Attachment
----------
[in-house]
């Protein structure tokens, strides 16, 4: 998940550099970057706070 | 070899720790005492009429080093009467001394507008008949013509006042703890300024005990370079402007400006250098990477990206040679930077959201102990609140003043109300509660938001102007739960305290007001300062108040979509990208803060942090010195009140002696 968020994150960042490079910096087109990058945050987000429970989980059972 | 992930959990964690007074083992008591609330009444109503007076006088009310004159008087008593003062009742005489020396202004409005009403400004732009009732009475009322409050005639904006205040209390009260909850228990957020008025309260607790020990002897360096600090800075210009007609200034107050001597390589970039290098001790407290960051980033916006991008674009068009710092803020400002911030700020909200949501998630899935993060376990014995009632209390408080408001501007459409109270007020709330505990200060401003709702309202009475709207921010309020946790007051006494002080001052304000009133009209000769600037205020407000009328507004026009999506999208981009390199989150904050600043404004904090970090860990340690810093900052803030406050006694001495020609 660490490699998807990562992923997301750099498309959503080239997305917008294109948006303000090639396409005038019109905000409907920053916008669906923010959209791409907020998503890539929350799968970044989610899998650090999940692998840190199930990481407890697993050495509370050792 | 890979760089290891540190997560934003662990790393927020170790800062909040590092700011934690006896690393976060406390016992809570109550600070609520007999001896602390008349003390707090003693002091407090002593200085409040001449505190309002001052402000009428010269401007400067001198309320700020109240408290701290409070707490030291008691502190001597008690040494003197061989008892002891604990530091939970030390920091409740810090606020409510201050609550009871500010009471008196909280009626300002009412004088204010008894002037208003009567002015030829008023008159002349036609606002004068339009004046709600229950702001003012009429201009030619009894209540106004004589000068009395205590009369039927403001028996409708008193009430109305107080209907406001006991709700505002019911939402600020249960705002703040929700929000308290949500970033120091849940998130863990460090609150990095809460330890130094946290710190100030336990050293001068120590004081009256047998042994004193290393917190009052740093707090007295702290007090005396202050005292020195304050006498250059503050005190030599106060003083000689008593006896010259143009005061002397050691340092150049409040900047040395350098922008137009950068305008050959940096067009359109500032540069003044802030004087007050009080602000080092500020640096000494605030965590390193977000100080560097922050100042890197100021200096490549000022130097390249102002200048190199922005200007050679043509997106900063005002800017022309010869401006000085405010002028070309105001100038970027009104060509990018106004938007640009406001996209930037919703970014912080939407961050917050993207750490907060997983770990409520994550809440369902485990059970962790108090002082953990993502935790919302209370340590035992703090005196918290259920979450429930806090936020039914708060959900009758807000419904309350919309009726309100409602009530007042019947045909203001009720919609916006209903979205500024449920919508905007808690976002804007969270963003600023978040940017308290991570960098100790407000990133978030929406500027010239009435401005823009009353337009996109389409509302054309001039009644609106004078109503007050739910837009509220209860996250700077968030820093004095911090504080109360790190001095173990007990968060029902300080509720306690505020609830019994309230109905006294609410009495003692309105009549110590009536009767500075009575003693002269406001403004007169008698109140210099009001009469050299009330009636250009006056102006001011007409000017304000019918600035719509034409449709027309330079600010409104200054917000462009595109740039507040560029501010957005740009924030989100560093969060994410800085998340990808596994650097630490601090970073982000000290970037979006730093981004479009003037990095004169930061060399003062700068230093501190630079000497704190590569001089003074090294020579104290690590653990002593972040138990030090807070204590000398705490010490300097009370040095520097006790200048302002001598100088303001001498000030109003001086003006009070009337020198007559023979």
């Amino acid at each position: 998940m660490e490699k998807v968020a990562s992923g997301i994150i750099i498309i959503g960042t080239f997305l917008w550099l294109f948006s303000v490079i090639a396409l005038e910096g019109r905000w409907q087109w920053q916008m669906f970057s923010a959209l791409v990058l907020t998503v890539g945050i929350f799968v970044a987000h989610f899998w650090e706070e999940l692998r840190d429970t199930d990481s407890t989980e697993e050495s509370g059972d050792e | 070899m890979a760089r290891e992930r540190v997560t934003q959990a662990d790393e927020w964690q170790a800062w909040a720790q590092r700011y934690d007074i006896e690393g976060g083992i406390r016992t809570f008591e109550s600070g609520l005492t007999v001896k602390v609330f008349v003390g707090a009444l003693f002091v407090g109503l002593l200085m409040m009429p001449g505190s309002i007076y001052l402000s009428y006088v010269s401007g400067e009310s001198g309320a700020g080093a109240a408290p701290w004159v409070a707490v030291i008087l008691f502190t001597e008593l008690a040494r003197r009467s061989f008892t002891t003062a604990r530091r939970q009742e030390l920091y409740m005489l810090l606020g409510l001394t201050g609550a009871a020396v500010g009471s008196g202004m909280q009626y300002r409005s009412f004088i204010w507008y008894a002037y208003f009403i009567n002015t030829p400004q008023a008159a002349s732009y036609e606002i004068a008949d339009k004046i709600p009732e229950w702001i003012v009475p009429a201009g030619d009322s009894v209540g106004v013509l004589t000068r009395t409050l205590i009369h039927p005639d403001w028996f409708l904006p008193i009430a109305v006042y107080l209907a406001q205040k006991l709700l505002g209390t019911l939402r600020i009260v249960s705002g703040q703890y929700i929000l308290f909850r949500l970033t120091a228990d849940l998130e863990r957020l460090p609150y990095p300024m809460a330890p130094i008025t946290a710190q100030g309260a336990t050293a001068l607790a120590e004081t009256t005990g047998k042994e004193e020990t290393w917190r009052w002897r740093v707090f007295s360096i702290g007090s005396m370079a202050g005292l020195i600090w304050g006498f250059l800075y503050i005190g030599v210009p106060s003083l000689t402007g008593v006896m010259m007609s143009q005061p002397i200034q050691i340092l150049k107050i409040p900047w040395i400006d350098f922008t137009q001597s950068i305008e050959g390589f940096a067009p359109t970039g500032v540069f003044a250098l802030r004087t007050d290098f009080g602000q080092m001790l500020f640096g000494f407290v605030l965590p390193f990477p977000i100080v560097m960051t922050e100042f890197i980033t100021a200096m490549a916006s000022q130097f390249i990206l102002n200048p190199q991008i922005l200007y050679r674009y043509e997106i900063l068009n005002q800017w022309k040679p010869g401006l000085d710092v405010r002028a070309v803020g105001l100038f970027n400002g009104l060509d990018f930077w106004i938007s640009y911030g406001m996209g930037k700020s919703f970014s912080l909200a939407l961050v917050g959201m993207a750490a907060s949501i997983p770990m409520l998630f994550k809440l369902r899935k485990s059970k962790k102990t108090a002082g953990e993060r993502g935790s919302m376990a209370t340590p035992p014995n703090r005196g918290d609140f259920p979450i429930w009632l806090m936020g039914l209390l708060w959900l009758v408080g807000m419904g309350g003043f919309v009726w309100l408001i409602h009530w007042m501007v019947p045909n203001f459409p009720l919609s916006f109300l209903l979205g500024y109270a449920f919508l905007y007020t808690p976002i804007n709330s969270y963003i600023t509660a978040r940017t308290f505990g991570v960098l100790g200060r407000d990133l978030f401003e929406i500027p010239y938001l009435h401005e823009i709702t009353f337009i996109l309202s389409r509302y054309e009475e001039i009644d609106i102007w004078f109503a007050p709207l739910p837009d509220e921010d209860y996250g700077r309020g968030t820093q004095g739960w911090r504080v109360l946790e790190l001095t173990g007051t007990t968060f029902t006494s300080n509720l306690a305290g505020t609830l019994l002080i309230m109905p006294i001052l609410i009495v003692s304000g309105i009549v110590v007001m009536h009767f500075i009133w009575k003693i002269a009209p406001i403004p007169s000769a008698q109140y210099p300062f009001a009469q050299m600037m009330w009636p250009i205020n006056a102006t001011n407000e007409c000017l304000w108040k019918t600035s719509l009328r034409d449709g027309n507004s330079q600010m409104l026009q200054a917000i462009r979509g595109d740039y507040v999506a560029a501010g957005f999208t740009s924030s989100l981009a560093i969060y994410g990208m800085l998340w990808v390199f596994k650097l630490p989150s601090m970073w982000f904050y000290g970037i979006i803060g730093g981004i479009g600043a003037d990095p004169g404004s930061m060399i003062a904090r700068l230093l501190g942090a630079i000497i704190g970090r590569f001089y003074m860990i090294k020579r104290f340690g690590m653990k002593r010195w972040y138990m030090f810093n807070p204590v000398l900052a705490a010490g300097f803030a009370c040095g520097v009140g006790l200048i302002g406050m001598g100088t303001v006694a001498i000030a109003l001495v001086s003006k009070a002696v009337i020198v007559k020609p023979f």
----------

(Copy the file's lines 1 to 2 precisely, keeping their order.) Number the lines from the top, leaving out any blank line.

[in-house]
């Protein structure tokens, strides 16, 4: 998940550099970057706070 | 070899720790005492009429080093009467001394507008008949013509006042703890300024005990370079402007400006250098990477990206040679930077959201102990609140003043109300509660938001102007739960305290007001300062108040979509990208803060942090010195009140002696 968020994150960042490079910096087109990058945050987000429970989980059972 | 992930959990964690007074083992008591609330009444109503007076006088009310004159008087008593003062009742005489020396202004409005009403400004732009009732009475009322409050005639904006205040209390009260909850228990957020008025309260607790020990002897360096600090800075210009007609200034107050001597390589970039290098001790407290960051980033916006991008674009068009710092803020400002911030700020909200949501998630899935993060376990014995009632209390408080408001501007459409109270007020709330505990200060401003709702309202009475709207921010309020946790007051006494002080001052304000009133009209000769600037205020407000009328507004026009999506999208981009390199989150904050600043404004904090970090860990340690810093900052803030406050006694001495020609 660490490699998807990562992923997301750099498309959503080239997305917008294109948006303000090639396409005038019109905000409907920053916008669906923010959209791409907020998503890539929350799968970044989610899998650090999940692998840190199930990481407890697993050495509370050792 | 890979760089290891540190997560934003662990790393927020170790800062909040590092700011934690006896690393976060406390016992809570109550600070609520007999001896602390008349003390707090003693002091407090002593200085409040001449505190309002001052402000009428010269401007400067001198309320700020109240408290701290409070707490030291008691502190001597008690040494003197061989008892002891604990530091939970030390920091409740810090606020409510201050609550009871500010009471008196909280009626300002009412004088204010008894002037208003009567002015030829008023008159002349036609606002004068339009004046709600229950702001003012009429201009030619009894209540106004004589000068009395205590009369039927403001028996409708008193009430109305107080209907406001006991709700505002019911939402600020249960705002703040929700929000308290949500970033120091849940998130863990460090609150990095809460330890130094946290710190100030336990050293001068120590004081009256047998042994004193290393917190009052740093707090007295702290007090005396202050005292020195304050006498250059503050005190030599106060003083000689008593006896010259143009005061002397050691340092150049409040900047040395350098922008137009950068305008050959940096067009359109500032540069003044802030004087007050009080602000080092500020640096000494605030965590390193977000100080560097922050100042890197100021200096490549000022130097390249102002200048190199922005200007050679043509997106900063005002800017022309010869401006000085405010002028070309105001100038970027009104060509990018106004938007640009406001996209930037919703970014912080939407961050917050993207750490907060997983770990409520994550809440369902485990059970962790108090002082953990993502935790919302209370340590035992703090005196918290259920979450429930806090936020039914708060959900009758807000419904309350919309009726309100409602009530007042019947045909203001009720919609916006209903979205500024449920919508905007808690976002804007969270963003600023978040940017308290991570960098100790407000990133978030929406500027010239009435401005823009009353337009996109389409509302054309001039009644609106004078109503007050739910837009509220209860996250700077968030820093004095911090504080109360790190001095173990007990968060029902300080509720306690505020609830019994309230109905006294609410009495003692309105009549110590009536009767500075009575003693002269406001403004007169008698109140210099009001009469050299009330009636250009006056102006001011007409000017304000019918600035719509034409449709027309330079600010409104200054917000462009595109740039507040560029501010957005740009924030989100560093969060994410800085998340990808596994650097630490601090970073982000000290970037979006730093981004479009003037990095004169930061060399003062700068230093501190630079000497704190590569001089003074090294020579104290690590653990002593972040138990030090807070204590000398705490010490300097009370040095520097006790200048302002001598100088303001001498000030109003001086003006009070009337020198007559023979």